Directed by Martin Scorsese
Running Time 161 Minutes, Rated R.
4.5 Mitch’s out of 5
At this screening I noticed a handful of people walking out before it was well over. Most of the time that is an example of a poorly made film, but not always. Martin Scorsese’s latest, “Silence”, is an example of the latter.
Scorsese has been trying to make this epic film about faith for the last 20 years. There is a true testament of faith just in that. His faith in this project bears us the viewers great fruit; while the fruit of “Silence” may not be that delicious to the senses, it is quite sustaining. Here is a film that Scorsese has crafted with a precise nature, and while 2 hours and 40 may seem long, this is deliberate in the way that your faith will be tested time and time again and while there can peace and joy in it there is also endurance that is needed.
Adapted from Shūsaku Endō‘s novel by Scorsese and Jay Cocks (“Gangs of New York”, “Age of Innocence”), “Silence” is the true story of two Portugese Jesuit Priests, Father Rodrigues (Andrew Garfield) and Father Garupe (Adam Driver) who in 1636 travel to Japan in search for their mentor Father Ferreira (Liam Neeson) who has gone missing and is rumored to have apostatized, denouncing one’s faith. Japan is enemy territory for Christians, and being caught with any semblance of its faith is punishable by death. Smuggled into Japan by a very flawed Japanese man Kichijiro (Yôsuke Kubozuka), Rodrigues and Garupe are instant outlaws but are blessed to find a village of some secret Japanese Christians whose living their beliefs in secret is showed to be very hard. The arrival of the Fathers give the villagers hope but in one of the many complexities that Scorsese delves into, we gather from Rodrigues’ prayers that he is concerned that they are putting their faith in tactile objects such as rosary beads and straw crosses instead of having it in their hearts, minds, and soul.
Eventually Rodrigues and Garupe split up, and we follow Rodrigues as he is eventually captured by the Inquisitor (Issei Ogata) who will and does take the lives of Christians but would rather give you time to think it over so you can denounce the faith and be set free. Freely admitting from his earlier mistakes, the Inquisitor says that they don’t kill off villagers first making them martyrs but instead, he focuses on getting the Priests to denounce their faith for the villagers to see. Father Rodrigues is left captured while he watches those who have taken up his faith tortured and executed. It is excruciating as Rodrigues holds fast to his belief in God even though his prayers are answered with only silence, but the practical and maybe moral decision of saving those with the act of stamping your foot on a bronzed image of Christ can’t be denied.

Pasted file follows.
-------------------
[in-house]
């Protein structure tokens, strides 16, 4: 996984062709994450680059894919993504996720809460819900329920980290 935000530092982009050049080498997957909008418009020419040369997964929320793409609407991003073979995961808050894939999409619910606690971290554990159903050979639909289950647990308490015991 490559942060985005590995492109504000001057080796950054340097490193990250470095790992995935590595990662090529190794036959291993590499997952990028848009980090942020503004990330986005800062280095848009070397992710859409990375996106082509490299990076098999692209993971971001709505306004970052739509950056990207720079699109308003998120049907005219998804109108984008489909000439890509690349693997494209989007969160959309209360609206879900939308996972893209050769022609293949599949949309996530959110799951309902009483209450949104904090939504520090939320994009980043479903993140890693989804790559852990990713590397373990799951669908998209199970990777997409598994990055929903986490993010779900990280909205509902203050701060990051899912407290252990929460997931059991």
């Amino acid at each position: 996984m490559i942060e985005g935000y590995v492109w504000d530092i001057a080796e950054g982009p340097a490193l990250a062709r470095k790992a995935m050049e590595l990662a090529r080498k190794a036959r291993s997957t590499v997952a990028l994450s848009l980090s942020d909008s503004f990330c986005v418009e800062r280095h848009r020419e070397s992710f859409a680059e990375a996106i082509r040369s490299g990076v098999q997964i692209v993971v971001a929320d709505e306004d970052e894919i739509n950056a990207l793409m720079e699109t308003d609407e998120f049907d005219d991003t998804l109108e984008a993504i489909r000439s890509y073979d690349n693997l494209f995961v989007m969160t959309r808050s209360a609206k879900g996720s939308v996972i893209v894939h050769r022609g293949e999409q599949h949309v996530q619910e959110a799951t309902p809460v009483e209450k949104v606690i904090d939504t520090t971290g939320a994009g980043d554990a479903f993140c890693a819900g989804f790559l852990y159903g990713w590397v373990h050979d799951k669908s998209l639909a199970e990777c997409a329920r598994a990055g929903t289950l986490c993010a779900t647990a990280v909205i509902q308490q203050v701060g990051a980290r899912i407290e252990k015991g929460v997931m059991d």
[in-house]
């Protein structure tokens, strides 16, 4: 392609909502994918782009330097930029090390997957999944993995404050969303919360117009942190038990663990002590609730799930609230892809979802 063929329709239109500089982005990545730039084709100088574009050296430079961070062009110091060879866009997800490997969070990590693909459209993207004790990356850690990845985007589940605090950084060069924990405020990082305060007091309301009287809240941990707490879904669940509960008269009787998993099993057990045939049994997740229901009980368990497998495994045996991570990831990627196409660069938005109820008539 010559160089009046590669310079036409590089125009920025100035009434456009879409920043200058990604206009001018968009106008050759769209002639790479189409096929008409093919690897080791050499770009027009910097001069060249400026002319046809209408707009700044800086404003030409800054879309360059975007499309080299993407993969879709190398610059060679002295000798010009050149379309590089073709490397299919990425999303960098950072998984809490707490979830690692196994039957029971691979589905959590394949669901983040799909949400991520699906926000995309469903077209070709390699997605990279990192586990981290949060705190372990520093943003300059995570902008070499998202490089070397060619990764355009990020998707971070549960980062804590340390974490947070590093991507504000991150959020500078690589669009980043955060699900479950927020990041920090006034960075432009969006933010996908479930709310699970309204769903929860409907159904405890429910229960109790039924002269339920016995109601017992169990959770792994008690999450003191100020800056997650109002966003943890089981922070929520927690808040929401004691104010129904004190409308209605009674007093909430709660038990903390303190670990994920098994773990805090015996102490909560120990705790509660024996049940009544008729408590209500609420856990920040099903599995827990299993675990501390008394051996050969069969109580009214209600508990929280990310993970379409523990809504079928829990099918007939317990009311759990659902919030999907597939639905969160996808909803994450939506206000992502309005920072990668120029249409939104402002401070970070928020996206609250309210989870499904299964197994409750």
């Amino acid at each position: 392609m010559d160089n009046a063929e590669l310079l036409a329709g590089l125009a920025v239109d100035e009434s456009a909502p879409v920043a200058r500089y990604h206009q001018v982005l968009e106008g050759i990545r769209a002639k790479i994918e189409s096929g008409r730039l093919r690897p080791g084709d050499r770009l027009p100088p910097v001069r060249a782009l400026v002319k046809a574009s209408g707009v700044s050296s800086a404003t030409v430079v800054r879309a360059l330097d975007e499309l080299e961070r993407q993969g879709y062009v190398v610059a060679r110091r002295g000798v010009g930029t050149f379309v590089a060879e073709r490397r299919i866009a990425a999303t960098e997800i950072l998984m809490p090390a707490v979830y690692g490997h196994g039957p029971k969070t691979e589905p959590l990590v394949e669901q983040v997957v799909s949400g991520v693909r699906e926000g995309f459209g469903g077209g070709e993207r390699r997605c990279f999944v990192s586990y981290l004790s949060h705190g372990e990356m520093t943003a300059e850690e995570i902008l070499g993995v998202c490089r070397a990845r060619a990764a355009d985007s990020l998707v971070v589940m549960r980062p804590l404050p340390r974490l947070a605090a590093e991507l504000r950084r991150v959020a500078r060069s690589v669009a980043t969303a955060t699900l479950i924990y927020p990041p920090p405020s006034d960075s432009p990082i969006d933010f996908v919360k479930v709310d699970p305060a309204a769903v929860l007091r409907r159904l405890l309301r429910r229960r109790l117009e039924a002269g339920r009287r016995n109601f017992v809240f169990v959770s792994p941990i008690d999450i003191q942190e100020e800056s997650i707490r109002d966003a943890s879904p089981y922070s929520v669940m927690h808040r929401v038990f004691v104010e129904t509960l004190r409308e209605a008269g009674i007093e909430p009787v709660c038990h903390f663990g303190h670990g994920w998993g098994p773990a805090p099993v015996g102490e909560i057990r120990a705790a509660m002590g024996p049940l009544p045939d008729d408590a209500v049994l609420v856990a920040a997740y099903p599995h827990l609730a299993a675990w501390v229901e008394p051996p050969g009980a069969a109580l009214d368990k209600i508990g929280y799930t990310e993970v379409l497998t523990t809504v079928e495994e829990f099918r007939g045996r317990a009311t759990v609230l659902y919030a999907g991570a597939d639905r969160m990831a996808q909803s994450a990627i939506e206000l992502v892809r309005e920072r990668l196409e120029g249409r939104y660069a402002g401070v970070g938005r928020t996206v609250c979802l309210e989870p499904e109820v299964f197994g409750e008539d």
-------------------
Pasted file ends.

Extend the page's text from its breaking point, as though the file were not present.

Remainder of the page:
Andrew Garfield, who has taken up two devout Christian believers this year with “Hacksaw Ridge” and “Silence” impresses me even more in this. Starved literally and in faith, his portrayal is of a man of God that can’t hear Him and is left to hold onto his beliefs as greatly as he can. If it were up to me Kubozuka’s sinning Kichijiro should be nominated for Best Supporting Actor. Kichijiro is Scorsese’s depiction of Man, who keeps failing over and over and needs unlimited forgiveness. There is such beauty when Father Rodrigues glows in his letters about how time spent with Kichijiro and his resurgence of faith; like God’s love for his lost sheep.
Beautiful and tragic to look at, Rodrigo Prieto’s cinematography holds you tight when shots of the ocean and beaches are present, and the score is perfect in it’s use of simple nature sounds to fill the screen.
Ultimately the film boils down to God knowing what’s in your heart and where our soul stands on that ground. The ending is tense and delivers more in a meditation of faith than I could have ever of grasped.
Dear Scorsese, 20 years well spent.
P.s. As a Christian (gasp!), these are the type of films that should be mandatory for stretching and challenging one’s faith walk. Sure, recent based films like “The Young Messiah”, “Risen”, “God’s not Dead”, “Miracles From Heaven”, and “War Room” have their place and their audience but all too often those films give way to less talented storytellers. Having cinema greats such as Scorsese is immeasurable, and for me my faith is fed so much more with a film like “Silence” rather than “Miracles from Heaven”.